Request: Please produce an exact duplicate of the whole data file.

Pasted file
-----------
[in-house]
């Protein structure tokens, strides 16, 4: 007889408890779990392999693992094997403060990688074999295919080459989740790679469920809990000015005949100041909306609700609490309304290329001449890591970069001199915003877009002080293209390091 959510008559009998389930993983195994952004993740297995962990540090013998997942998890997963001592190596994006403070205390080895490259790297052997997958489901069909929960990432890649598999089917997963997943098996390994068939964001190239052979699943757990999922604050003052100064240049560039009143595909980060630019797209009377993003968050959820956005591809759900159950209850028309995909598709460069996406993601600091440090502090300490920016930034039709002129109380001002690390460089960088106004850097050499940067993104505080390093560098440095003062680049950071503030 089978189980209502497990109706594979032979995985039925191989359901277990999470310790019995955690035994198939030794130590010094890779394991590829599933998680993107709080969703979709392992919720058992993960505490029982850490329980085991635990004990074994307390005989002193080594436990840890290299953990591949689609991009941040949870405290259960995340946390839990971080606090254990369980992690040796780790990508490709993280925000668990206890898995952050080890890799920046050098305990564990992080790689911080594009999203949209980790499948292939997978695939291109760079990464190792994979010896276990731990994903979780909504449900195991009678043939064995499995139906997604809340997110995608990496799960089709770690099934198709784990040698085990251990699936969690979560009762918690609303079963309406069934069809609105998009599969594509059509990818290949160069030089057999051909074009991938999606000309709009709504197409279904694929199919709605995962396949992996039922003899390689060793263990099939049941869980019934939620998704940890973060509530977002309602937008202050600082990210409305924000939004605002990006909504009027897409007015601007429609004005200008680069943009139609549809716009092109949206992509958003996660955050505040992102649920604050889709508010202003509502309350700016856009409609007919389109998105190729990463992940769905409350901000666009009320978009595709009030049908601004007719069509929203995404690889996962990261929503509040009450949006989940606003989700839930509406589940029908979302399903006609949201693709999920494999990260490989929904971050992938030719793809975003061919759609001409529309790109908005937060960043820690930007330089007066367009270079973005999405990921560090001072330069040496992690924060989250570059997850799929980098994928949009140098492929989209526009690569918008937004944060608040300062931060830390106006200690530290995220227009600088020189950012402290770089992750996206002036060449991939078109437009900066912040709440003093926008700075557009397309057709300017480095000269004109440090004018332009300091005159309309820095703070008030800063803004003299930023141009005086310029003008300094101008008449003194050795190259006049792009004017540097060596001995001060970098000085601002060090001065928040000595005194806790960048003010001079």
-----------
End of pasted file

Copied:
[in-house]
């Protein structure tokens, strides 16, 4: 007889408890779990392999693992094997403060990688074999295919080459989740790679469920809990000015005949100041909306609700609490309304290329001449890591970069001199915003877009002080293209390091 959510008559009998389930993983195994952004993740297995962990540090013998997942998890997963001592190596994006403070205390080895490259790297052997997958489901069909929960990432890649598999089917997963997943098996390994068939964001190239052979699943757990999922604050003052100064240049560039009143595909980060630019797209009377993003968050959820956005591809759900159950209850028309995909598709460069996406993601600091440090502090300490920016930034039709002129109380001002690390460089960088106004850097050499940067993104505080390093560098440095003062680049950071503030 089978189980209502497990109706594979032979995985039925191989359901277990999470310790019995955690035994198939030794130590010094890779394991590829599933998680993107709080969703979709392992919720058992993960505490029982850490329980085991635990004990074994307390005989002193080594436990840890290299953990591949689609991009941040949870405290259960995340946390839990971080606090254990369980992690040796780790990508490709993280925000668990206890898995952050080890890799920046050098305990564990992080790689911080594009999203949209980790499948292939997978695939291109760079990464190792994979010896276990731990994903979780909504449900195991009678043939064995499995139906997604809340997110995608990496799960089709770690099934198709784990040698085990251990699936969690979560009762918690609303079963309406069934069809609105998009599969594509059509990818290949160069030089057999051909074009991938999606000309709009709504197409279904694929199919709605995962396949992996039922003899390689060793263990099939049941869980019934939620998704940890973060509530977002309602937008202050600082990210409305924000939004605002990006909504009027897409007015601007429609004005200008680069943009139609549809716009092109949206992509958003996660955050505040992102649920604050889709508010202003509502309350700016856009409609007919389109998105190729990463992940769905409350901000666009009320978009595709009030049908601004007719069509929203995404690889996962990261929503509040009450949006989940606003989700839930509406589940029908979302399903006609949201693709999920494999990260490989929904971050992938030719793809975003061919759609001409529309790109908005937060960043820690930007330089007066367009270079973005999405990921560090001072330069040496992690924060989250570059997850799929980098994928949009140098492929989209526009690569918008937004944060608040300062931060830390106006200690530290995220227009600088020189950012402290770089992750996206002036060449991939078109437009900066912040709440003093926008700075557009397309057709300017480095000269004109440090004018332009300091005159309309820095703070008030800063803004003299930023141009005086310029003008300094101008008449003194050795190259006049792009004017540097060596001995001060970098000085601002060090001065928040000595005194806790960048003010001079």